Hamilton's Math To Build On - copyright 1993

Measuring Fractions & Decimals:
Memory Aid

About Math To Build On || Preface || Contents || Glossary

Doubling a Measuring Fraction

    To double a fraction, you normally multiply it by 2, then reduce the answer to the lowest denominator.


    A quicker way is to divide the denominator by 2.


    Of course, this works only with fractions that have an even number for the denominator, but our measuring fractions are all based on even numbers. (Examples: 1/2, 1/4, 1/8, and 1/16.)

Halving a Measuring Fraction

    To divide a fraction in half, you were told in school to invert and multiply. The shortcut is just to multiply the denominator by 2.

    To find half of these fractions, multiply the denominator by 2.


Halving Mixed Numbers

    You can separate mixed numbers into two categories:

    (1) Mixed Numbers with an Even Whole Number

      32 7/8 is a mixed number with an even whole number (32).

      In this case, divide the whole number by 2: 32/2 = 16
      Use the shortcut for dividing a fraction: 7/8x2 = 7/16
      Add them back together: 16 7/16

      Half of 32 7/8 is 16 7/16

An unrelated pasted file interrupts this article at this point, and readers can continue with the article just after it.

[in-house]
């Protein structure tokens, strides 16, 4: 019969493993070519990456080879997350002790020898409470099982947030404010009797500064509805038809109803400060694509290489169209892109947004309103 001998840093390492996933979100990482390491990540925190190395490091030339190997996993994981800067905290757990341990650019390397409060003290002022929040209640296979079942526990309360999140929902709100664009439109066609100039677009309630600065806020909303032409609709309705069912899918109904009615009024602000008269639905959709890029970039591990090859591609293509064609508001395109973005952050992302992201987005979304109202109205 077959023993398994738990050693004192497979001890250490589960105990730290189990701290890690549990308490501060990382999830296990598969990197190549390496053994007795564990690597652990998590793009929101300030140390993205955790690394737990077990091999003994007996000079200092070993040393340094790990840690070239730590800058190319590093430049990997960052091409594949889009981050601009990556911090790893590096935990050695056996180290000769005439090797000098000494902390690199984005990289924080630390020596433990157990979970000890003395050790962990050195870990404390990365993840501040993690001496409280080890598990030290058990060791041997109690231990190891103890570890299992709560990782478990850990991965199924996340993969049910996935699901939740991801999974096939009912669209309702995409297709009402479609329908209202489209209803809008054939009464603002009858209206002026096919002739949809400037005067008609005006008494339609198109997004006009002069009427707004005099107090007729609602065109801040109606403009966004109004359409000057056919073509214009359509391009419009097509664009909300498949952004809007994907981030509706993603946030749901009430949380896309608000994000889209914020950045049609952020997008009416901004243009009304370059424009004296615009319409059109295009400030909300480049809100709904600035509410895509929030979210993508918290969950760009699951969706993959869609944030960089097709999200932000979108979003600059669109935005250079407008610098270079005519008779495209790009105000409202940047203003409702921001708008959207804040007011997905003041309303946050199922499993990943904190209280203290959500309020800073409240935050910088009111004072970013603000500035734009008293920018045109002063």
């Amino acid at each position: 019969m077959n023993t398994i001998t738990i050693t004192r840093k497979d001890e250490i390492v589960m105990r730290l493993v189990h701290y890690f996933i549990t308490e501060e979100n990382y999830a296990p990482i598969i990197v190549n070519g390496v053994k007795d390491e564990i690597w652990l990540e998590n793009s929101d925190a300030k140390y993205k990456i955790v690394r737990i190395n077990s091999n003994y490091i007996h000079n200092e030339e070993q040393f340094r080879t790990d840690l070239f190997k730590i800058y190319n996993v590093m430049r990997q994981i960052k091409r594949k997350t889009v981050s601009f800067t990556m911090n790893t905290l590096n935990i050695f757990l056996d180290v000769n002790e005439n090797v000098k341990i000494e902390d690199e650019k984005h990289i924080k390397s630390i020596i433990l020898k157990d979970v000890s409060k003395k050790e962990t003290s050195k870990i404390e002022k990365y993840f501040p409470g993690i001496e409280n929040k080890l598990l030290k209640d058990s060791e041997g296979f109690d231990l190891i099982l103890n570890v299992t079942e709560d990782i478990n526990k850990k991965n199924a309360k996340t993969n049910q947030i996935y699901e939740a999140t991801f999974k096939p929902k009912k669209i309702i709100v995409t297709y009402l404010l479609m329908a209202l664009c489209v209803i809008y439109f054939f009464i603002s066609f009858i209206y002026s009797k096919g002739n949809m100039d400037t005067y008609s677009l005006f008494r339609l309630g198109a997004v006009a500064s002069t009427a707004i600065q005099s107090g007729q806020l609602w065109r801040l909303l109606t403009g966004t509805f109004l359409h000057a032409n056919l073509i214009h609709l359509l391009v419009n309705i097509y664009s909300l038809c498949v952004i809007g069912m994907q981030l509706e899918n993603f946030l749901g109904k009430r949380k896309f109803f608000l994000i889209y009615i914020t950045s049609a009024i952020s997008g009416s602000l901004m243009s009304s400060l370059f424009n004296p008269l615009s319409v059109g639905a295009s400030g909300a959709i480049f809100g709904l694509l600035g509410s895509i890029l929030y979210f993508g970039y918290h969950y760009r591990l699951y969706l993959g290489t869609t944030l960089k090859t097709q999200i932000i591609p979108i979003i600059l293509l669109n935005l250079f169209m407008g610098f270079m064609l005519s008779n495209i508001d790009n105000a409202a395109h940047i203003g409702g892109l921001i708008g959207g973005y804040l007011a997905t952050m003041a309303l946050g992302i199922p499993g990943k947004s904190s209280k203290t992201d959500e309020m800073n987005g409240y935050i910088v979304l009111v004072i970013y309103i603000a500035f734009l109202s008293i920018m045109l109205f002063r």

(2) Mixed Numbers with an Odd Whole Number

      11 3/8 is a mixed number with an odd whole number (11).

      Divide the whole number by 2: 11/2 = 5.5 (drop the decimal to make the whole number 5).
      Add the numerator to the denominator: 3 + 8 = 11 (11 is the new numerator).
      Double the denominator: 8 x 2 = 16 (16 is the new denominator).
      When you put the two together, the fraction is 11/16.

      Your final answer is 5 11/16

Rough Conversions

    Here's a trick for making a rough conversion of decimals of a foot to inches and fractions of an inch.

    Each 0.01' is roughly equal to 1/8". There are ninety-six 1/8" in a foot and one hundred 0.01' in a foot.

    These facts come in handy with grading when a surveyor says that you need to take off another 0.15'. A fast head calculation tells you that fifteen 1/8" equals 15/8 or 1 7/8".

    You can add an extra 0.01' for every three inches to correct for the missing 0.04'.

    The degree to which these tricks are effective depends on the degree of accuracy you need in your measurement.

[Privacy Policy] [Terms of Use]

Home || The Math Library || Quick Reference || Search || Help 

© 1994- The Math Forum at NCTM. All rights reserved.

Johnny & Margaret Hamilton
Please direct inquiries to main@constructpress.com
9 September 1995
Web page design by Sarah Seastone for the Geometry Forum